JonBenet Ramsey Murder: Police Urged to Retest DNA After Breakthrough in Investigation

Did you have a JonBenet Ramsey murder case breakthrough on your 2022 bingo card? It's not likely but it is what seems to be happening. According to Fox News, a push to re-test DNA from Ramsey's murder is growing and there is a thought that it could finally close the cold case.

According to Fox News, JonBenet Ramsey's brother is continuing to push Colorado's governor to open up DNA evidence from the case for a third-party agency to conduct new tests. Parabon NanoLabs, based in Virginia, is known for using "complicated and innovative genetic geology" to aid in cold cases and research old cases that didn't have the luxury of DNA testing.

Parabon's chief genetic genealogist CeCe Moore sat for an interview with Australia's version of 60 Minutes, revealing that the company's methods could identify DNA from the crime scene within a few hours.

"There are people all over the world that want her killer brought to justice, who want to know what happened and who want the answers," Moore said. Parabon also recently made headlines by helping to solve a cold murder case in Pennsylvania back in July. Prosecutors confirmed that DNA helped bring charges against David Sinopoli in connection to the 1975 murder of Lindy Sue Beichler.

"This arrest would not have been possible without the assistance of CeCe Moore and Parabon NanoLabs," Lancaster DA Heather Adams said in the aftermath. "We are incredibly grateful for the work that they do and their commitment to securing justice for victims and their loved ones."

Cindy Smit-Marra, daughter of late detective Lou Smit, and investigator John Anderson are also pushing for Boulder police to look into the DNA testing yet again. "We request that the lab that did the testing on the long johns use their current technology to potentially identify more markers and/or separate any comingled DNA," the pair said. "This would simply take a phone call from the Boulder Police Department." Smit-Marra's father passed away before finding a suspect but did leave behind a slew of information and clues that could help give that final push to close the case.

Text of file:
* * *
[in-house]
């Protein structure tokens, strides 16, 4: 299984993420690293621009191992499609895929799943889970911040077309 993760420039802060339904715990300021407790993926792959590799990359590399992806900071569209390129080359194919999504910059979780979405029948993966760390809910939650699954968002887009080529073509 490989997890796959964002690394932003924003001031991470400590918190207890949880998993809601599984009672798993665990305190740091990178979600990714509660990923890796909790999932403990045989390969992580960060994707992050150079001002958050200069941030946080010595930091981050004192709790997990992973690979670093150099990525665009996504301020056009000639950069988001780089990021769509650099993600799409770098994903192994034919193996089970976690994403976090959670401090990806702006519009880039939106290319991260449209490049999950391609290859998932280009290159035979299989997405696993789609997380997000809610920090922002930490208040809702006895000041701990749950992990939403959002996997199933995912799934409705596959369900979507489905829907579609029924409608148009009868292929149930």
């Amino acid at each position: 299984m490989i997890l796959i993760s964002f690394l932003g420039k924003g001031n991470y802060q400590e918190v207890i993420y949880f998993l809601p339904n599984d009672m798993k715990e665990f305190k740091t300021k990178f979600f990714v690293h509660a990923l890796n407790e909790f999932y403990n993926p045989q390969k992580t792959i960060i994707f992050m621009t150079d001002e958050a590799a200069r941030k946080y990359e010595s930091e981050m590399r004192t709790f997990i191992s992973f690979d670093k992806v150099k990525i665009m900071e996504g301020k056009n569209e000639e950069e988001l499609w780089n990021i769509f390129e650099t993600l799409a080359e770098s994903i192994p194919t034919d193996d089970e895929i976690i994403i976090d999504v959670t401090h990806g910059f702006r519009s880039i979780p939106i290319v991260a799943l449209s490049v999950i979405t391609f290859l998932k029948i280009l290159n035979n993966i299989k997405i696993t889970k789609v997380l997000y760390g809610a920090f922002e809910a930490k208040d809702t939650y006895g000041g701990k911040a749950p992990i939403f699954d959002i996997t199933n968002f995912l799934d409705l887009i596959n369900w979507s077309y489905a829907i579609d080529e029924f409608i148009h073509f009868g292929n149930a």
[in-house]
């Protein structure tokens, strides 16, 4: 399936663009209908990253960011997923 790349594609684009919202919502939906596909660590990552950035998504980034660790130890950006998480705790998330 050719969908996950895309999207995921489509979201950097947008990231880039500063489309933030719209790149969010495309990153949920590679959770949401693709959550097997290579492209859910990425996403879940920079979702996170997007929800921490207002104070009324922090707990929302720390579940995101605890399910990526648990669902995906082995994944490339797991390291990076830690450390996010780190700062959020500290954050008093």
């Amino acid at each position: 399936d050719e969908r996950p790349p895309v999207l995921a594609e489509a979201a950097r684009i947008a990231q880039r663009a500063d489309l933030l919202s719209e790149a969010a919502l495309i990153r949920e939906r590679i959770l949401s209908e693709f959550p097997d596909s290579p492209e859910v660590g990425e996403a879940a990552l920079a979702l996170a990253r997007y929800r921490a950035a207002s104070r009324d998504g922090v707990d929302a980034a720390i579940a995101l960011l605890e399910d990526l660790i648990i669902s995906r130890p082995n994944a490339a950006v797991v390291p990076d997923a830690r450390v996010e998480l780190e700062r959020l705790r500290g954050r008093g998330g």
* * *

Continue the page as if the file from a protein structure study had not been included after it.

All this said, Boulder police maintains they are still testing and looking into the case. "The Boulder Police Department regularly meets with multiple entities regarding this investigation, to include private labs, the FBI, CBI, the District Attorney's Office and others," the department wrote on social media in response to criticism. "In this ever- and quick-changing field of DNA analysis and testing, we are constantly speaking with these investigative stakeholders to evaluate how best to proceed given legal and scientific rules and limiations. Due to the length of time since this crime first occurred, Boulder police must be extremely cautious with handling of evidence and analysis."

John Andrew Ramsey took notice of the comments by the police, celebrating them breaking their silence but quickly pointing out the issue with their details. "So here is the issue...they talk a big game but every feeler I got out there tells me otherwise. Not to mention a terrible track record," Ramsey wrote. "Do you give them the benefit of the doubt?"